To thee I dedicate this photograph

Posted: April 24, 2012 in Humanity is a virus

So, drinking late again, finished some work again, feeling bereft again.
So why not fulfill one of my promises and talk ARCHITECTURE?  I mean, as long as I am alienating everyone.


O let’s get started, this is gonna be fun!  O yes it will, dammit.  Shut up and sit down.


Way back in college, I first saw Frank Gehry’s work with his own house, a drastic remodeling of a bungalow in California; it became an icon it what came to be known as Deconstructivism.  But like other isms, it was more a label than an actual description.

I like his house.  It was inventive, and economical, and explored the ideas of working n and around an existing structure.  It was cool and hip and kind of weird.  And obviously designed by a whackaloon.  So of course I felt a kinship.

But he eventually made it to Starchitect status, and from what I’ve seen (I will admit here that I have not visited in person the buildings I rip on; feel free to donate to my travel fund so I can be better informed) his work turns into various permutations of crumple titanium-foil buildings.  My analysis of pictures and pland indicate that there is an intriguing interweaving of the three dimensional aspects of the building with the program; but the buildings are also notorious for leaking and other functional failures.

I may only be a second-rate midwestern small-time architect, but I find Frank Lloyd Wrights’ response to clients complaints about leaking ceilings – “that’s how you can tell it’s a roof”- to be facetious and annoying to someone who just wants a functional building.  I am firmly in the camp that aesthetics are an important element for the built environment, but if the buildings don’t fulfill the basic functions of habitation, then the failure is as stark as if the thing fell down.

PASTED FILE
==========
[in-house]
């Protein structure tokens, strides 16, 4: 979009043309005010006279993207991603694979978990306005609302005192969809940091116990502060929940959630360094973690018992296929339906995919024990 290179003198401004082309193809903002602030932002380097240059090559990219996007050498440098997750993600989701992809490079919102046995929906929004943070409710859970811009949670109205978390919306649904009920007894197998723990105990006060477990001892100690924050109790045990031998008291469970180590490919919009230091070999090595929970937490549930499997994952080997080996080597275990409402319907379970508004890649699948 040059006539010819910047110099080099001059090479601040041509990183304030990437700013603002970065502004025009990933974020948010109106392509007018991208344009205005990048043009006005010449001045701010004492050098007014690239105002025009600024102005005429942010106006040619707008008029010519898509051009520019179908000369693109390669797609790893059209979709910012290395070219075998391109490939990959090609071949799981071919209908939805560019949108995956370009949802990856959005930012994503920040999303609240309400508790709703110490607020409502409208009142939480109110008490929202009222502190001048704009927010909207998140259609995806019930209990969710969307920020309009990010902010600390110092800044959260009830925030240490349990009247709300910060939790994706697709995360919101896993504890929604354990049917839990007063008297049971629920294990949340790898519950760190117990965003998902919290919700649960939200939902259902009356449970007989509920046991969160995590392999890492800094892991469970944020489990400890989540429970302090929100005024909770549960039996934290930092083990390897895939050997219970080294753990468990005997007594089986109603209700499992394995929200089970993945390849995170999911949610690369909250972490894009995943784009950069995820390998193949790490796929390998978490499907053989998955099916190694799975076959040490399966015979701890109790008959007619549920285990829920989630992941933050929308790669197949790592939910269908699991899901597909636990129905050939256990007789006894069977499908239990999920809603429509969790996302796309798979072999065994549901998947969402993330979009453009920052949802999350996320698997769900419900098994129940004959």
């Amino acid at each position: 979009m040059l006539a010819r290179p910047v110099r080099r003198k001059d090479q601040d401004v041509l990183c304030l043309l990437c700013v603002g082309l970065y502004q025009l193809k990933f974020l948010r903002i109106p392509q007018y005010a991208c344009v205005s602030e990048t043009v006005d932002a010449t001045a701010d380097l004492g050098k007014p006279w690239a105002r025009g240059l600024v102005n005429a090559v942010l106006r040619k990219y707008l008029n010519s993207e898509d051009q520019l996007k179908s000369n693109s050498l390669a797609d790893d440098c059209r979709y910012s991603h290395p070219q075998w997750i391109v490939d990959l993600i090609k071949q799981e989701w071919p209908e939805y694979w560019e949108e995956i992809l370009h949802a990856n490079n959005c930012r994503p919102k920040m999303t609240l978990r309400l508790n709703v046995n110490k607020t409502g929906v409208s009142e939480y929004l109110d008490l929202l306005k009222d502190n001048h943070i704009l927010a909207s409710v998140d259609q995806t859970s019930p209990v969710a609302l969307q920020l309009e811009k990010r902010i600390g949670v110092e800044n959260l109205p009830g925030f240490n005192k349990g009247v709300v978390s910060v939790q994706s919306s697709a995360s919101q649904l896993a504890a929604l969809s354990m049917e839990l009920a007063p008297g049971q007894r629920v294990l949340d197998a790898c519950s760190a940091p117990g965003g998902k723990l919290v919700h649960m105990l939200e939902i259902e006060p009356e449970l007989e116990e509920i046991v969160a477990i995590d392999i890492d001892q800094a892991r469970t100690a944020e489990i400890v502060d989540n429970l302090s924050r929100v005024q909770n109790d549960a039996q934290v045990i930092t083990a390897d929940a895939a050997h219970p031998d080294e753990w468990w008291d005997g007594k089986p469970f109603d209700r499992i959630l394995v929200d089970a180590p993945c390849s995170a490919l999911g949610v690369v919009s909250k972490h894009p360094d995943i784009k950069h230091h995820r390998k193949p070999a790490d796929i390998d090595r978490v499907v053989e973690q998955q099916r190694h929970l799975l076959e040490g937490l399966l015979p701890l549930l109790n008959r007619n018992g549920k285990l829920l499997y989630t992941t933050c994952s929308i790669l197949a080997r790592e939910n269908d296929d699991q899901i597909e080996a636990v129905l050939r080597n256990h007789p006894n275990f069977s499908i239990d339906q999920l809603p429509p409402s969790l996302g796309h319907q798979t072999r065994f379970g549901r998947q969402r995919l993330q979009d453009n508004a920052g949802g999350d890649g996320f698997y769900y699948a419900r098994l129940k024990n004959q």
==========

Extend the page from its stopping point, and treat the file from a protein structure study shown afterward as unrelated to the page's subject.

You can tell that I grew disdainful of the Gehry work.  You should also be aware, that as architects get famous and largely successful, they perforce add in a substantial support staff who are charged with working, dancing, drawing to the Master’s whims; the easiest way to get along is to be good at aping the Artist’s style; understanding of the underlying theory becomes faint at best.

Hey, can you tell I am bitter and dismissive of my betters?  O yes. And not deservedly; I have had projects leak like a bladder infection also.  Every architect has, although few are drunk enough to admit it.  But at least ome of us take it serisouly enough to pay large amounts of attention to avoiding it.  [ side note.   I worked with a good friend of mine, who had spent time working for a forensic engineering firm in analyzing building failures, and he taught me tremendous amounts of how to make buildings not suck so much].

OK so let’s sum up our preview, shall we?

  1. I am not especially a big fan of Gehry’s big-time work.
  2. I like modern architecture
  3. I also have a deep fondness for old and historic buildings
    1. Although I do not necessarily think aping historic images is the best way of dealing with it.
  4. And that I think buildings have to function.

So, when we went to the Art Gallery of Ontario, I was skeptical, knowing that the big remodel. addition is Gehry work.  Fuck, the attached restaurant is named “Frank”.  Fuck that ego, dude.

The new entry is along the whole norther street, and the promenade is covered by a curving, arcing glass upper portion that hits me in my sweet spot.  I love arcing, curving, and transforming figures like that. And coming in the front door, there is an intriguing, question mark-shaped ramp leading up to the kiosks; clad in smooth cherry-ish wood, it also hits me in a sweet spot.  I do think there is not enough friendly quirkiness in our built environment.